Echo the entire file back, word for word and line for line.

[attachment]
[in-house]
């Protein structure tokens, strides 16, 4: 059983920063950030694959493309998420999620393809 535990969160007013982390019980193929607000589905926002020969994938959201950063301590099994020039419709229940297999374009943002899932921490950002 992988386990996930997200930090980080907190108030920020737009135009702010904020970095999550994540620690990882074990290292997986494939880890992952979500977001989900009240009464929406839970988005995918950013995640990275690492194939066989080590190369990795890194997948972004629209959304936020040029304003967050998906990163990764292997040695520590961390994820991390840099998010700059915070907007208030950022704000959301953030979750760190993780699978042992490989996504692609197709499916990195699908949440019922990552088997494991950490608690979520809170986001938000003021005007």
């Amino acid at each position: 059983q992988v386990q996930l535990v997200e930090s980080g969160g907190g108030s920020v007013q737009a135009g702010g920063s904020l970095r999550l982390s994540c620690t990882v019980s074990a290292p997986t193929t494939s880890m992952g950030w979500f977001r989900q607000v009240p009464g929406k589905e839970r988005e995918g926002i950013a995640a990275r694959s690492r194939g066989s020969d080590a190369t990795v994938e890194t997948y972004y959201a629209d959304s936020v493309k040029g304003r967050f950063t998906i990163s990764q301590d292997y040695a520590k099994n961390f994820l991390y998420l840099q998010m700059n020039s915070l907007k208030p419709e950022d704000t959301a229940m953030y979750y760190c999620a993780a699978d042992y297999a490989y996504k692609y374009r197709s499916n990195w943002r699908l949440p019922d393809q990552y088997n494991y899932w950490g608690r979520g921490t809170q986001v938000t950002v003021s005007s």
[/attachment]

[in-house]
């Protein structure tokens, strides 16, 4: 059983920063950030694959493309998420999620393809 535990969160007013982390019980193929607000589905926002020969994938959201950063301590099994020039419709229940297999374009943002899932921490950002 992988386990996930997200930090980080907190108030920020737009135009702010904020970095999550994540620690990882074990290292997986494939880890992952979500977001989900009240009464929406839970988005995918950013995640990275690492194939066989080590190369990795890194997948972004629209959304936020040029304003967050998906990163990764292997040695520590961390994820991390840099998010700059915070907007208030950022704000959301953030979750760190993780699978042992490989996504692609197709499916990195699908949440019922990552088997494991950490608690979520809170986001938000003021005007």
């Amino acid at each position: 059983q992988v386990q996930l535990v997200e930090s980080g969160g907190g108030s920020v007013q737009a135009g702010g920063s904020l970095r999550l982390s994540c620690t990882v019980s074990a290292p997986t193929t494939s880890m992952g950030w979500f977001r989900q607000v009240p009464g929406k589905e839970r988005e995918g926002i950013a995640a990275r694959s690492r194939g066989s020969d080590a190369t990795v994938e890194t997948y972004y959201a629209d959304s936020v493309k040029g304003r967050f950063t998906i990163s990764q301590d292997y040695a520590k099994n961390f994820l991390y998420l840099q998010m700059n020039s915070l907007k208030p419709e950022d704000t959301a229940m953030y979750y760190c999620a993780a699978d042992y297999a490989y996504k692609y374009r197709s499916n990195w943002r699908l949440p019922d393809q990552y088997n494991y899932w950490g608690r979520g921490t809170q986001v938000t950002v003021s005007s």